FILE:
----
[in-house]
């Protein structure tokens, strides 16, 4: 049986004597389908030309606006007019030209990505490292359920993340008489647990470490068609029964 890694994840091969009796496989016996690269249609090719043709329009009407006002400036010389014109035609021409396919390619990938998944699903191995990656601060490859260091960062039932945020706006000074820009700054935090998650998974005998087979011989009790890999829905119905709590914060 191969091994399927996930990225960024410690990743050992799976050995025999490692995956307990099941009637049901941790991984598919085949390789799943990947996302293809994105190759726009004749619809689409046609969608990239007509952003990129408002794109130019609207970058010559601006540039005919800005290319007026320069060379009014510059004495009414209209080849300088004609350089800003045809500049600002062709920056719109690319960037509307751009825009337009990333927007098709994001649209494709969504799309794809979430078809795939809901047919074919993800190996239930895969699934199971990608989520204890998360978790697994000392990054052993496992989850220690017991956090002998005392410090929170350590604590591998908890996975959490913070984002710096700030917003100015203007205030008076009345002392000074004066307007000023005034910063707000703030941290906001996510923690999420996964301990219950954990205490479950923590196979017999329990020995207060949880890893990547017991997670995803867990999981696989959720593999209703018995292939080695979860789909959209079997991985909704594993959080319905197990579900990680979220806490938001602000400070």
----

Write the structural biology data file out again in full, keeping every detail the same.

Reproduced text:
[in-house]
């Protein structure tokens, strides 16, 4: 049986004597389908030309606006007019030209990505490292359920993340008489647990470490068609029964 890694994840091969009796496989016996690269249609090719043709329009009407006002400036010389014109035609021409396919390619990938998944699903191995990656601060490859260091960062039932945020706006000074820009700054935090998650998974005998087979011989009790890999829905119905709590914060 191969091994399927996930990225960024410690990743050992799976050995025999490692995956307990099941009637049901941790991984598919085949390789799943990947996302293809994105190759726009004749619809689409046609969608990239007509952003990129408002794109130019609207970058010559601006540039005919800005290319007026320069060379009014510059004495009414209209080849300088004609350089800003045809500049600002062709920056719109690319960037509307751009825009337009990333927007098709994001649209494709969504799309794809979430078809795939809901047919074919993800190996239930895969699934199971990608989520204890998360978790697994000392990054052993496992989850220690017991956090002998005392410090929170350590604590591998908890996975959490913070984002710096700030917003100015203007205030008076009345002392000074004066307007000023005034910063707000703030941290906001996510923690999420996964301990219950954990205490479950923590196979017999329990020995207060949880890893990547017991997670995803867990999981696989959720593999209703018995292939080695979860789909959209079997991985909704594993959080319905197990579900990680979220806490938001602000400070």